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Are there unscrapable websites?

Mariam Nakani

Say hello to Mariam! She is very tech savvy - and wants you to be too. She has a lot of intel on residential proxy providers, and uses this knowledge to help you have a clear view of what is really worth your attention.

Web scraping is a well-known technique for extracting data from various websites. The presumption is that you can scrape any data if it is publicly available. So are there any unscrapable websites?




web scraping challenges

I have to share the good news with you – technically, all of them are scrapable if you know how to do it. The thing is that some are harder to crack than others. Certain webmasters can be very anxious and overly protective of their content. They try to guard it by using various anti-scraping techniques and tools. It’s understandable but quite tricky.

You see, the internet has its own set of rules, and if you’re able to access data publicly, you can easily collect it too. Of course, you should abide by the laws concerning copyright protection if you publish your findings.

The Signs That You’re Failing to Extract Data From the Website

First things first, let’s establish when you should start panicking that something went wrong in your attempt to scrape a particular website:

    You’re getting HTTP 4xx response codes. This indicates that the website’s server you’re trying to access won’t process your request. It might mean that your scraper setup is incorrect, or the proxies you are using are not authenticating correctly, etc.
    You’re getting the requested content in parts or not at all. Usually, the page download size should start from around 1MB, so if you’re getting less than 50KB, it means that something went wrong. This might also mean that you’ve encountered Captcha.
    You’re getting the wrong information. Well, this means that you’re dipping your fingers in the so-called honeypots. In other words, the webmaster has set up traps for scrapers in the form of links in the HTML. They are not visible for the regular user, but any web scraper will request these links. In turn, you can get blocked.
    Your request is timing out. This may indicate that you are sending too many requests to a website, forcing a drop in response speed.

Main Web Scraping Challenges

Now, let’s dive in and dissect some of the most common challenges you can experience when web scraping.

Captchas

Captchas’ primary purpose is to filter human traffic from various bots, including web scrapers. They present multiple challenges to people who visit certain websites. These challenges are easily solvable for human beings but will complicate the flow for bots.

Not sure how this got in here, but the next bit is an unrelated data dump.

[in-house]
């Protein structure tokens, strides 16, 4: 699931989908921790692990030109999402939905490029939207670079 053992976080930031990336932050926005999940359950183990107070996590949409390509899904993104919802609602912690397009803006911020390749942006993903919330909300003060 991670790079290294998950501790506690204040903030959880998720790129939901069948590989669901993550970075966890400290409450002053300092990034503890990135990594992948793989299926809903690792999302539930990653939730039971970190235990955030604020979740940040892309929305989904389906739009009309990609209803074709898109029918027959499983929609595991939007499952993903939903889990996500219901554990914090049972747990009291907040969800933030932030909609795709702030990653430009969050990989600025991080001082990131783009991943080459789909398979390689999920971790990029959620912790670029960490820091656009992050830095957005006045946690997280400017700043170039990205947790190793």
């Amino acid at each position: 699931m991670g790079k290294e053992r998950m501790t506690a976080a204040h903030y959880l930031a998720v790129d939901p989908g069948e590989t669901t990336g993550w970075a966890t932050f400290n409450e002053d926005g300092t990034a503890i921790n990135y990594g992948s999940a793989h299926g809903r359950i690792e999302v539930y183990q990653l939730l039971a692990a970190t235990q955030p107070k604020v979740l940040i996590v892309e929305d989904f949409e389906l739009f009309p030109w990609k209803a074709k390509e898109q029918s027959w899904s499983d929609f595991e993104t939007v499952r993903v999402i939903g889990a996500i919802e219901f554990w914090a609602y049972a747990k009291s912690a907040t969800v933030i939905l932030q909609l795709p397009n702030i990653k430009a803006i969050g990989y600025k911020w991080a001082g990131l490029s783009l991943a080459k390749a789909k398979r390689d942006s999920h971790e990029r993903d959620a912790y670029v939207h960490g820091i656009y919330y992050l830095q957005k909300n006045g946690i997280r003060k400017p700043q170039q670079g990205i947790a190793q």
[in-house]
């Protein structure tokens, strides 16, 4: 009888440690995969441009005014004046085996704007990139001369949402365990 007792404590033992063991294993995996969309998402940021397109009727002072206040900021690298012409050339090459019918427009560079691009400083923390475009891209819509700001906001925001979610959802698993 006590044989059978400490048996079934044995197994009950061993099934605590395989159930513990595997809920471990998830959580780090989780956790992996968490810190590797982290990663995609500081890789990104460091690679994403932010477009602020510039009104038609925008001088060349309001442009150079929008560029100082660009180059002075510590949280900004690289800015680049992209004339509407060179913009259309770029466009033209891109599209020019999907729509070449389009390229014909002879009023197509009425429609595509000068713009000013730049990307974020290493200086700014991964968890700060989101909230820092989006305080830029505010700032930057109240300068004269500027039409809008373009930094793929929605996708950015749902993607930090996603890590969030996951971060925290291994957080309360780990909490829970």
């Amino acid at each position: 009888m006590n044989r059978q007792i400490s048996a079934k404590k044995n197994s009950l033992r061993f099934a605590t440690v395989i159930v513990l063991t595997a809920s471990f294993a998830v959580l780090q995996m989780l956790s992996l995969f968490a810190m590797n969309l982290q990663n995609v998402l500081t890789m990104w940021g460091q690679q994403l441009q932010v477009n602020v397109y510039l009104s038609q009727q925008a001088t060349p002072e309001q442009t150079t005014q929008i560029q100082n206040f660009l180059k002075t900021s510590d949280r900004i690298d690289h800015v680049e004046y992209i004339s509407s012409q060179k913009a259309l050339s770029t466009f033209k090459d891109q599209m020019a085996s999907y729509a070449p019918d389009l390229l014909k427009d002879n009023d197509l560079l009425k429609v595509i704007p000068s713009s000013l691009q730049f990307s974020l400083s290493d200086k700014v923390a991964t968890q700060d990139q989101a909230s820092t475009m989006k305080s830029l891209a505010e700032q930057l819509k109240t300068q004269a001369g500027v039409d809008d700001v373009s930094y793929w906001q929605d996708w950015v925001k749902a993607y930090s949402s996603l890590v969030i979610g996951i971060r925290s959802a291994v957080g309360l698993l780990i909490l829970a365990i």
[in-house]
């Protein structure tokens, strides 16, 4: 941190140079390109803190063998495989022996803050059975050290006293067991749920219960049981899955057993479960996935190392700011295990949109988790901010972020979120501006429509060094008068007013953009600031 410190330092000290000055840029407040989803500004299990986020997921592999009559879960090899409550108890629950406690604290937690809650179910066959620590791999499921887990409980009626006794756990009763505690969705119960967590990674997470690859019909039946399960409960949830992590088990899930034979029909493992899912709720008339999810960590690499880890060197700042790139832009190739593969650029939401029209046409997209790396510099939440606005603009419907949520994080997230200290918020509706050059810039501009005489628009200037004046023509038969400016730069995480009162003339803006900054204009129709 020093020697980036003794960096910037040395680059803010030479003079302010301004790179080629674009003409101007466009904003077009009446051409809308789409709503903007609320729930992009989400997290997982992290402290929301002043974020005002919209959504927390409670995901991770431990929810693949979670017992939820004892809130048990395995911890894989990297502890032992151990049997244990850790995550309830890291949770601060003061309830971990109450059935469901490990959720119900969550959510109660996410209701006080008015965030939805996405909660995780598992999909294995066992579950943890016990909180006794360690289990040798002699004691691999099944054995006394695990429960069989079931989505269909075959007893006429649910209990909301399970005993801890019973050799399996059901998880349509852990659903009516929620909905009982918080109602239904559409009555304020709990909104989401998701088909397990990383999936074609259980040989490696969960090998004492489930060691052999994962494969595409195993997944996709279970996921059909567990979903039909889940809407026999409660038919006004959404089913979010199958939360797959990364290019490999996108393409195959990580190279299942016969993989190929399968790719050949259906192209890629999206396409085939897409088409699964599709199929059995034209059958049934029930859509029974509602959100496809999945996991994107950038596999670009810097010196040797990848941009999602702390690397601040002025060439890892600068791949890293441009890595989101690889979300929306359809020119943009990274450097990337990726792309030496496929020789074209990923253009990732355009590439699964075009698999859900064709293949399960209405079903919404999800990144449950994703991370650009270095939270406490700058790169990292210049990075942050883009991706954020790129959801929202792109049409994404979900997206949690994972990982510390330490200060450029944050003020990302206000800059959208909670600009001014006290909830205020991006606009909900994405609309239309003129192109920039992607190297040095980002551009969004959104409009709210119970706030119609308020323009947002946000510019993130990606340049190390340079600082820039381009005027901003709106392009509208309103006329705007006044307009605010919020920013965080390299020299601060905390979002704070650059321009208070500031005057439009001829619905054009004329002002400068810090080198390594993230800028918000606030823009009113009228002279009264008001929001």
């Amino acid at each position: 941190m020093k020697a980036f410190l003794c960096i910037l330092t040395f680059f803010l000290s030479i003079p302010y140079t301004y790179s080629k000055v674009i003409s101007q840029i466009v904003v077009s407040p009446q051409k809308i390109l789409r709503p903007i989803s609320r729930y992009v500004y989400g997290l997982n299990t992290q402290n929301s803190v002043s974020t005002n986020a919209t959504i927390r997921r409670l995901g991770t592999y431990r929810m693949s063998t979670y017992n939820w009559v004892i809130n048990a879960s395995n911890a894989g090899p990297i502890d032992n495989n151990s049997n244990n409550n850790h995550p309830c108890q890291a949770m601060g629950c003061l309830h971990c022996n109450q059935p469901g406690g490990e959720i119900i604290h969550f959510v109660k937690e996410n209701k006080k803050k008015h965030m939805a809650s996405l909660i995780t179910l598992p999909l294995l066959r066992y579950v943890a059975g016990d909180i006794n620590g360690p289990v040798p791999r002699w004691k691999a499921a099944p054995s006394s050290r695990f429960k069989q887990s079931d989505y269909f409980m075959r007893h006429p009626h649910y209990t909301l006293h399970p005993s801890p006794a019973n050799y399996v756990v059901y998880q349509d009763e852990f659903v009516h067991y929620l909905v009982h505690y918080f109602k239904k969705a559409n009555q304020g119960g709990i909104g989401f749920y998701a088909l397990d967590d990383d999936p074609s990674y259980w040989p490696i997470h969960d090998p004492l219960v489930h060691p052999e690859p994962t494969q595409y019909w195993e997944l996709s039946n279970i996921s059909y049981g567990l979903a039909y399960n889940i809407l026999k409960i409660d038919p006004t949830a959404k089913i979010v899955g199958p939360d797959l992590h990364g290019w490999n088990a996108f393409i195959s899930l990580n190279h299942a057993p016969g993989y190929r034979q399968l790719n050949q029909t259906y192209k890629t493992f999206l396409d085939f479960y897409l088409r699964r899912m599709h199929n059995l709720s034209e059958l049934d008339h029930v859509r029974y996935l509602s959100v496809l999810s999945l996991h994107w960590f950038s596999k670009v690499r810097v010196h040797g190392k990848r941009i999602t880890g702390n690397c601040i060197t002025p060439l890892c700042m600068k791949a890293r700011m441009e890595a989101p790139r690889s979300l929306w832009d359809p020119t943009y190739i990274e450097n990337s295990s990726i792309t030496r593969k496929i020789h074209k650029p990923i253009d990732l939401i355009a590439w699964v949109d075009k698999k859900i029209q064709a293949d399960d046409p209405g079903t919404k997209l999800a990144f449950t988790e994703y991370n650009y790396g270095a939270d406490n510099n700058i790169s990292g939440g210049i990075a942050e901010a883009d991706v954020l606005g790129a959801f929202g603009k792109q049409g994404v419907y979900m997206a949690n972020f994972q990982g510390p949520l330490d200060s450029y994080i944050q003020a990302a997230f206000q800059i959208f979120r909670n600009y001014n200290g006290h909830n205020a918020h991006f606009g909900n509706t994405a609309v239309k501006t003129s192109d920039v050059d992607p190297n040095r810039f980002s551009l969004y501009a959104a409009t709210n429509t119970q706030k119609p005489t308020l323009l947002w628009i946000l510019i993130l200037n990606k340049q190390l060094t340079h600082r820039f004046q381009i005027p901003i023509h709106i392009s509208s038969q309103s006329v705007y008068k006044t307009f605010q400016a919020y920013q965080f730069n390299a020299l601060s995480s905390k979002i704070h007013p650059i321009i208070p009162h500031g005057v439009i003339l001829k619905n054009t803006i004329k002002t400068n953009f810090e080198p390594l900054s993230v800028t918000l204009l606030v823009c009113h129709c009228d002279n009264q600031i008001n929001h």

Captchas can easily be triggered by unusual traffic or many connections from a single IP address. Besides, a suspicious scraper fingerprint can set it off, too.

How to Avoid Captchas?

If you’ve already encountered Captcha, try to rotate your IP address. Of course, this works great if you have a high-quality proxy network. So the best thing is to always prepare for web scraping by getting high quality, “clean” residential proxy IP addresses. This way, there’s less chance to encounter Captchas.

Otherwise, you can use a Captcha solving service. Certain websites use real people to solve these challenges for you! The price is pocket-friendly too – it costs around 1-3 dollars per 1,000 challenges.

You can find more tips & tricks on how to avoid Captchas here.

Are You Dipping Your Fingers Into the Honeypots?

The popular webmaster’s method detects whether they are getting unwanted visitors, like web scrapers, on their websites. Essentially, it’s a bait for web scrapers in the form of links in the HTML that is not visible to the regular site visitors.

These traps can redirect your scraper to endless blank pages. Then this anti-scraping tool fingerprints the properties of your requests and blocks you.

How to Avoid Honeypots?

First, when you’re developing a scraper, make sure that it will only follow visible links to avoid any honeypot traps. If you think that your scraper has already bitten this bait, look for “display: none” or “visibility: hidden” CSS properties in a link. If you detect one, it’s time to do an about-face in a track.

A quick heads up – webmasters tend to change their honeypots’ URLs and texts as they know that web scrapers learn to avoid them. So keep your web scrapers up to date!

Besides, keep in mind that webmasters may also try to protect their content by continually changing the site’s markup, attributes, structure, CSS, etc. If you haven’t prepared your scraper for these changes, it can abruptly stop when entering this unfamiliar environment.

Since all websites continuously change, you need to test the website you’re planning to scrape and detect all the changes. Then, update your scraper so that it won’t be shocked by the new environment. After all, you have to take into account its feelings too.

Wrapping It Up

So, these are the main challenges that you can come across when you scrape the web. You can see that it is more than possible to overcome all these challenges if you know how to do so.

One last word before you go. Keep in mind that if the website you’re trying to scrape sees that requests are coming from a single IP address, you’ll be quickly blocked. Use good quality proxy servers with a large pool of IP addresses for your web scraping projects. And don’t forget to use automatic IP rotation!